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Diary

Paul Foot: Windsor Girls School on 22 June, 4 July 1985

... were offered Judith Chernaik on Shelley’s feminism or Elma Dangerfield on Byron and Shelley or Marilyn Butler on the background to the politics of the Romantic poets. I had heard Judith a few times before, and reckoned Elma Dangerfield probably a bit right-wing for me, so I plumped for Marilyn Butler. After ...

Citizens

Christopher Ricks, 19 November 1981

Romantics, Rebels and Reactionaries: English Literature and its Background 1760-1830 
by Marilyn Butler.
Oxford, 213 pp., £7.95, July 1981, 0 19 219144 6
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... Authors are not the solitaries of the Romantic myth, but citizens.’ The spirit of Marilyn Butler’s excellent book on the Romantics is itself that of citizenship: of belonging to a civilised community, cultural and intellectual, which one helps to sustain and is sustained by, and which makes possible the truest duties, rights and privileges ...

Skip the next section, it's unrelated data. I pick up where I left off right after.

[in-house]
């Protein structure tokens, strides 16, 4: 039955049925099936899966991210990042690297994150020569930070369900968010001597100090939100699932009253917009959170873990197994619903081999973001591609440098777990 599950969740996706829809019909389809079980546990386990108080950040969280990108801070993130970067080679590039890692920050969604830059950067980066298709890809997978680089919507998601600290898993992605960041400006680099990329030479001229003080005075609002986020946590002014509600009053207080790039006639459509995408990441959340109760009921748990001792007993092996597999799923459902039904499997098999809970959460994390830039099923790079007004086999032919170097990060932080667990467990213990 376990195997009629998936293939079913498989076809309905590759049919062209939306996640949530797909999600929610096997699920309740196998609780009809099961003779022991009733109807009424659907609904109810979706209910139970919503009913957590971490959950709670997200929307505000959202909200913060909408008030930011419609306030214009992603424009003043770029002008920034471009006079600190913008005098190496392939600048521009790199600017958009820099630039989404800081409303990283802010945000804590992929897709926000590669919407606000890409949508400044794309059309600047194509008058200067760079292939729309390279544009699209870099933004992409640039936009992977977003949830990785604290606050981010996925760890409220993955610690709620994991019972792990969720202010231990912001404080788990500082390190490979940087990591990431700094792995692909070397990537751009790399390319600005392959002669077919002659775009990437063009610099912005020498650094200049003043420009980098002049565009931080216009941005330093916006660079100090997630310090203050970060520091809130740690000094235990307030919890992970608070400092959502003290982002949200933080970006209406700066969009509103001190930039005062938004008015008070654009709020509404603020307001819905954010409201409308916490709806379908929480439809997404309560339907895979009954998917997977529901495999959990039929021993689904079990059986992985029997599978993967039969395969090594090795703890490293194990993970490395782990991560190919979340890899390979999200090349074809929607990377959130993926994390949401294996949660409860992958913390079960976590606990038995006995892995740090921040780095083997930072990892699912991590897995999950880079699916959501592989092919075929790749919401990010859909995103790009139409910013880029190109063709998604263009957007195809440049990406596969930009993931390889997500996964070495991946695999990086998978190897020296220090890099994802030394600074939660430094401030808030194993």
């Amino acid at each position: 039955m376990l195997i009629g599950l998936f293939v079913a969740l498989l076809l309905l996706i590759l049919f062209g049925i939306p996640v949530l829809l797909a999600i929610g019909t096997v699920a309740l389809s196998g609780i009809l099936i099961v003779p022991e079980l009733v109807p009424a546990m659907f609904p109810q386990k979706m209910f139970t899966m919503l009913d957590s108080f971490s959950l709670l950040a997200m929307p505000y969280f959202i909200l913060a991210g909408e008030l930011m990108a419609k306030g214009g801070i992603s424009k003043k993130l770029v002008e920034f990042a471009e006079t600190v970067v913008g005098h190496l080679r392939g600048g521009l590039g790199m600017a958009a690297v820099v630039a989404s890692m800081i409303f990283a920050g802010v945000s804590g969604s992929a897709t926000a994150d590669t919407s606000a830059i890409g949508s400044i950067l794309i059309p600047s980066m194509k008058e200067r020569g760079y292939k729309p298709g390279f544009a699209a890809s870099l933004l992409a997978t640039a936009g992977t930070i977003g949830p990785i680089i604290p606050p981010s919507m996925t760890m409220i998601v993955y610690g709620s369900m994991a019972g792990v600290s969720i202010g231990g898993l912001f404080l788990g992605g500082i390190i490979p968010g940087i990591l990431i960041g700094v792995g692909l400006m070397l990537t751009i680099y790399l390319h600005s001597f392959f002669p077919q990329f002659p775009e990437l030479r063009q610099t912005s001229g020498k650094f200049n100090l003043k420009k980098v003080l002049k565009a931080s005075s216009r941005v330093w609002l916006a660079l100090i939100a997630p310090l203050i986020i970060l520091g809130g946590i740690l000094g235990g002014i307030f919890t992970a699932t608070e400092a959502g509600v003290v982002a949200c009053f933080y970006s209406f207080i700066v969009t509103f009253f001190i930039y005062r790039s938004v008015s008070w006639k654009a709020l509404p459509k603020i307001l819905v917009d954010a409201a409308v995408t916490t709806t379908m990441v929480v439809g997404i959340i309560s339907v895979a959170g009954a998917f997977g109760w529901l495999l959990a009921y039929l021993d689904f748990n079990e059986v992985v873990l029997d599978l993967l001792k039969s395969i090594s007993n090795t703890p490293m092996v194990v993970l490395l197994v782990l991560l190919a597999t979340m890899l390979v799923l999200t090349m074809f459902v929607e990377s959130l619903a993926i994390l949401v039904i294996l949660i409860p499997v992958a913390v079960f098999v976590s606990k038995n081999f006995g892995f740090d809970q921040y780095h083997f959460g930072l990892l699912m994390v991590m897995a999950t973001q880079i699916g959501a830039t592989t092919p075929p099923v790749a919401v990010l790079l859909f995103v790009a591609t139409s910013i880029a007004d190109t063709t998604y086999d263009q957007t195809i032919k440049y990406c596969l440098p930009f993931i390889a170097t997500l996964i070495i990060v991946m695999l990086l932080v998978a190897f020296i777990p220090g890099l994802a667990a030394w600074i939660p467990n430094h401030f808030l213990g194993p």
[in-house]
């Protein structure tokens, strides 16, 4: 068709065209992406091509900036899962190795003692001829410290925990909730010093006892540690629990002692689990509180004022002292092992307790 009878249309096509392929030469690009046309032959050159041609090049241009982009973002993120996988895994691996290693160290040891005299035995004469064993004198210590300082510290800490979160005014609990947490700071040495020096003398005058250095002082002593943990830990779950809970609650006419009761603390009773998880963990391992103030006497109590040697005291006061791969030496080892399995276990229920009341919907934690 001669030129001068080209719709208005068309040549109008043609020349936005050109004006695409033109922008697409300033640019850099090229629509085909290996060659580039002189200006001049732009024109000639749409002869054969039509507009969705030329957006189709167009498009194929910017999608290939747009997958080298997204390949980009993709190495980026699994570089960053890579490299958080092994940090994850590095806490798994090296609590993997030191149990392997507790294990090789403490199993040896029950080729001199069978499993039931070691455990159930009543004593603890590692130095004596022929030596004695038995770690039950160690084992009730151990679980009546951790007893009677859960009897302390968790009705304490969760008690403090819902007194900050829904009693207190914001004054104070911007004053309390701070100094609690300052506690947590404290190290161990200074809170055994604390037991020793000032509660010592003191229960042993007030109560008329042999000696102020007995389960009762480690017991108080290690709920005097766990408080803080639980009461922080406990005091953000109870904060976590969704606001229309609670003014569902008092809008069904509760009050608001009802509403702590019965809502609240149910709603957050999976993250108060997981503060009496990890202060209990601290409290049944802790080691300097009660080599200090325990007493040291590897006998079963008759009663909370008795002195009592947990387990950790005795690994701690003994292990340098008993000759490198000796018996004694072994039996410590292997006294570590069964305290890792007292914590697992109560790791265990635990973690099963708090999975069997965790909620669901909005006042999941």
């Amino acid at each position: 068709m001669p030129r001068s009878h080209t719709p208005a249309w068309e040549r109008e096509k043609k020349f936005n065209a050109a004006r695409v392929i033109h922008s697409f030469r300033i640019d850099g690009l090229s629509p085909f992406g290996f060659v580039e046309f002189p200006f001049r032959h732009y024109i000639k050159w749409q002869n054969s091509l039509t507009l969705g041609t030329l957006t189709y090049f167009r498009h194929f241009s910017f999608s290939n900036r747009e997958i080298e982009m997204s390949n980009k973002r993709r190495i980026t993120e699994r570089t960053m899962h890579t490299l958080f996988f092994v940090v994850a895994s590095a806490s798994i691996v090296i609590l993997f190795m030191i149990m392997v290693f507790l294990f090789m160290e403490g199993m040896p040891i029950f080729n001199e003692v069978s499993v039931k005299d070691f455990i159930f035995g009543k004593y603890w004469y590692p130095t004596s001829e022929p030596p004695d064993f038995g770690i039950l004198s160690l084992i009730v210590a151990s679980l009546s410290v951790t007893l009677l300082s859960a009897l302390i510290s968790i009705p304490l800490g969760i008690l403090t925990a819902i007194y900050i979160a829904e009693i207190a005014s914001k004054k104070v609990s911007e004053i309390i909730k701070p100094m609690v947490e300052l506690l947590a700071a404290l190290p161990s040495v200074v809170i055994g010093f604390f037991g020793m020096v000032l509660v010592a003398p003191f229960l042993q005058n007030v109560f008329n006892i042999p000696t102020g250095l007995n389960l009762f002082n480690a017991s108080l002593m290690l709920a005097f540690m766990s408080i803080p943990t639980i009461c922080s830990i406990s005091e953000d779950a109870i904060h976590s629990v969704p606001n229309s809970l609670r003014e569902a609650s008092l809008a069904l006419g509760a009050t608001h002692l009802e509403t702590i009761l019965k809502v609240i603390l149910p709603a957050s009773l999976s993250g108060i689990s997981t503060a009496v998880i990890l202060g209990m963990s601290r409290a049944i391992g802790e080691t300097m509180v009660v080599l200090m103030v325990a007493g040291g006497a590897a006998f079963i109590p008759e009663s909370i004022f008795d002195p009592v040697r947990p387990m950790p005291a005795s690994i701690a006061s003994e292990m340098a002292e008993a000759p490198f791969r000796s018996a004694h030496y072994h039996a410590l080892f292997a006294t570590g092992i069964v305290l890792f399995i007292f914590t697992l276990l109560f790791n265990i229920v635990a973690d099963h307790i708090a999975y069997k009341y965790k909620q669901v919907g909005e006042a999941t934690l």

No Fear of Fanny

Marilyn Butler, 20 November 1980

Fanny 
by Erica Jong.
Granada, 496 pp., £6.95, October 1980, 0 246 11427 4
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The Heroine’s Text 
by Nancy Miller.
Columbia, 185 pp., £10, July 1980, 0 231 04910 2
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... Erica Jong’s Fanny has had a long gestation. In 1961, as an undergraduate, she was taught by the late Professor James L. Clifford, Johnson’s biographer, who had the admirable policy of inviting his class to imitate an 18th-century author instead of writing yet another academic paper on him. At the time, Ms Jong came up with a mock epic in heroic couplets in the manner of Pope, and a novella in the style of Henry Fielding ...

Walter Scott’s Post-War Europe

Marilyn Butler, 7 February 1980

Walter Scott and the Historical Imagination 
by David Brown.
Routledge, 239 pp., £9.75, August 1980, 0 7100 0301 3
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... Scott perhaps illustrates more clearly than other writers the gap between the ideas of the general educated reader and those of the professional academic. The non-professional thinks of him as the mildly spurious Laird of Abbotsford, the sentimental reviver of a heroic Border and Highland past, who was still in the early 19th century more than half a Jacobite ...

Fiery Participles

D.A.N. Jones, 6 September 1984

Hazlitt: The Mind of a Critic 
by David Bromwich.
Oxford, 450 pp., £19.50, March 1984, 0 19 503343 4
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William Godwin: Philosopher, Novelist, Revolutionary